Since energy efficiency is one of our primary goals at Sense, we are always looking for new ways to understand the factors that promote such efficiency. And conversely, we’d like to understand some of the drivers behind high energy consumption. An article from Greentech Media on the differences between energy consumption across the fifty states caught our attention. Since there are many variables that differ systematically across states, this seemed like an interesting way to gain relevant insight on the drivers of energy efficiency. That article reported that the political preferences of the states (as measured by the CO2 Scorecard) are an important variable in how much energy citizens consume on average. This got us thinking about the most important factors that are likely to influence differences in electricity consumption across the fifty states.
Given that the list of influences on electricity consumption is quite long; we decided to focus initially on the following five factors:
We used linear regression to model the relationship between the average monthly electricity consumption by state and the five factors listed above. First, we studied the effect of each factor independently, and we quantified the “goodness” of the resulting linear model using a metric known as the coefficient of determination1. Next, we combined various groups of variables and looked at how well the combined sets predicted consumption.
The first set of results is summarized in the graphic above/below. We see that the price of electricity is the most important single factor in energy consumption, with a coefficient of determination (R2) of 0.536 in our data sets. Political preferences2 (“red vs blue states”) and summer temperatures are the next most important factors, with measured R2 of 0.389 and 0.381, respectively. Winter temperatures are significantly less important, yielding an R2 of 0.274, and average household income was the weakest factor (R2 = 0.151). For the data geeks, all of these correlations were statistically significant using a two-tailed F-test with 0.05 significance level.
Of course, our various input variables are not mutually independent, and in the second step we found that “price level” and “red vs blue” variables explain much of the same variance. That is, the R2 value increases only slightly (from 0.54 to 0.58) if the voting variable is used in conjunction with the price variable. Summer temperatures, in contrast, are an important independent variable; when they are combined with the pricing variable, the coefficient of determination increases to 0.71. Beyond these two variables we gain little from other factors in our set, as linear regression with all five variables yields R2 = 0.76. In other words, whether a state uses a high amount of electricity is primarily determined by the price of electricity and high summer temperatures. The results are summarized in Fig. X below.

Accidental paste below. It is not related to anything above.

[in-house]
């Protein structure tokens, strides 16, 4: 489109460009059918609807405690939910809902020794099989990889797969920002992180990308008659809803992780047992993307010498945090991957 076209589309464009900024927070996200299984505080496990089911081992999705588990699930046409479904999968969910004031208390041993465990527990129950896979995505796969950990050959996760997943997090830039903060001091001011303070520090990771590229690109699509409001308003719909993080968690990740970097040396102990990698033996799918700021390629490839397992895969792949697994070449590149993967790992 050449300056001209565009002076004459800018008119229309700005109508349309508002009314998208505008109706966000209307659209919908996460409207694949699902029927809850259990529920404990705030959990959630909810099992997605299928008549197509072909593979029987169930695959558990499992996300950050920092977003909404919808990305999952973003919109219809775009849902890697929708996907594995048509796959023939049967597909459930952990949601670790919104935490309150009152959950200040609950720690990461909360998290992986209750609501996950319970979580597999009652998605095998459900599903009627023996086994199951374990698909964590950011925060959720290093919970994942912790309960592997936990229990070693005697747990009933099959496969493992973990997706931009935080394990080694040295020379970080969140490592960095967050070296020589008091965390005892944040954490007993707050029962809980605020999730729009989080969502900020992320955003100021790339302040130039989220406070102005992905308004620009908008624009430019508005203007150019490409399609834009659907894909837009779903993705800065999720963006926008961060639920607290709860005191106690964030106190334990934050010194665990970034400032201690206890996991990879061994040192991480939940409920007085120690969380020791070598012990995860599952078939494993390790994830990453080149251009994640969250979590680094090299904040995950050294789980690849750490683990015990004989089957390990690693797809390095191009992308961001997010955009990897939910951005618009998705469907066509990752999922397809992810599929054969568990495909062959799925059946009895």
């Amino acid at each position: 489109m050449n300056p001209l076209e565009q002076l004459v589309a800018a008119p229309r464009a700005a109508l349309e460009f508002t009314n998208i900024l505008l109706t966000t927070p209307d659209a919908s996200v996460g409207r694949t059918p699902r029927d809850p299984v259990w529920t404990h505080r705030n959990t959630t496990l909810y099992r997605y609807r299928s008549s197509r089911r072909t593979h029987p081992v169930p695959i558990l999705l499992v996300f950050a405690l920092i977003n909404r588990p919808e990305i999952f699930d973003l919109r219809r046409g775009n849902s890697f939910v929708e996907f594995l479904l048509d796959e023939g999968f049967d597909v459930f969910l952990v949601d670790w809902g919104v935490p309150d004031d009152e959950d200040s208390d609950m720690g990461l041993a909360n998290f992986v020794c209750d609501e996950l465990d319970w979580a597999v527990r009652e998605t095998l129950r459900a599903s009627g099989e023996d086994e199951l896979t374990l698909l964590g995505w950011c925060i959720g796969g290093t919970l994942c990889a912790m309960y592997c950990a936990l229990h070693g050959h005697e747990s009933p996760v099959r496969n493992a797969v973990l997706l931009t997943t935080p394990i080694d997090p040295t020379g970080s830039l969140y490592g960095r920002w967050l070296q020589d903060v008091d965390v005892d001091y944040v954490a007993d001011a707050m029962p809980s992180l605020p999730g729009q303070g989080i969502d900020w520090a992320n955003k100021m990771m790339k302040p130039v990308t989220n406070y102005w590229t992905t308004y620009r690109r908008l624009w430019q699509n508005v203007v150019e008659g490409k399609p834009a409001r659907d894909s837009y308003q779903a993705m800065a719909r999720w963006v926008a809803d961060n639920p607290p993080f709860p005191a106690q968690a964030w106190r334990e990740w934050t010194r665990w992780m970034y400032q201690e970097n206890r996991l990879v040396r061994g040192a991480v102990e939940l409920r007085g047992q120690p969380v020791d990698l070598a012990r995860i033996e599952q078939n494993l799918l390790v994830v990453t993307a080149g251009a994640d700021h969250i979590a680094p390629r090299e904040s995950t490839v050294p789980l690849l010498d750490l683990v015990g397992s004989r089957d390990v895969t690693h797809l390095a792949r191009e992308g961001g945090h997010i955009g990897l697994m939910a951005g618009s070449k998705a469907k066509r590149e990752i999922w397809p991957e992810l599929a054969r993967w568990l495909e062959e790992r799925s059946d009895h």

You may remember your stats’ prof’s mantra “correlation does not imply causation!” That said, our observations suggest that although political preference may appear to be a driving factor in explaining variations in electricity consumption, price and summer temperatures are in fact the primary determinants. The effects are disguised by the fact that blue states tend to have higher electricity prices, a good topic for a follow-up article. It would also be interesting to analyze how electricity prices and summer temperatures have affected energy consumption over time.
So, as you take a look at weather forecasts this summer and head out on your 4th of July weekend, take a look at your Sense usage and tell us: what are the primary factors affecting your electricity bill? Happy 4th of July and happy Sensing!
1 The coefficient of determination is a number that indicates how much of the energy consumption, is explained by each independent factor, e.g. the price of electricity. The higher the coefficient of determination, the better.
2 Political standing is scaled. So, instead of just listing red and blue states, we scaled the data based on electoral college stats. This shows how “blue” a state is. Hawaii, a really blue state, scaled at 0.7; whereas, Louisiana, a very red state, scaled at 0.4.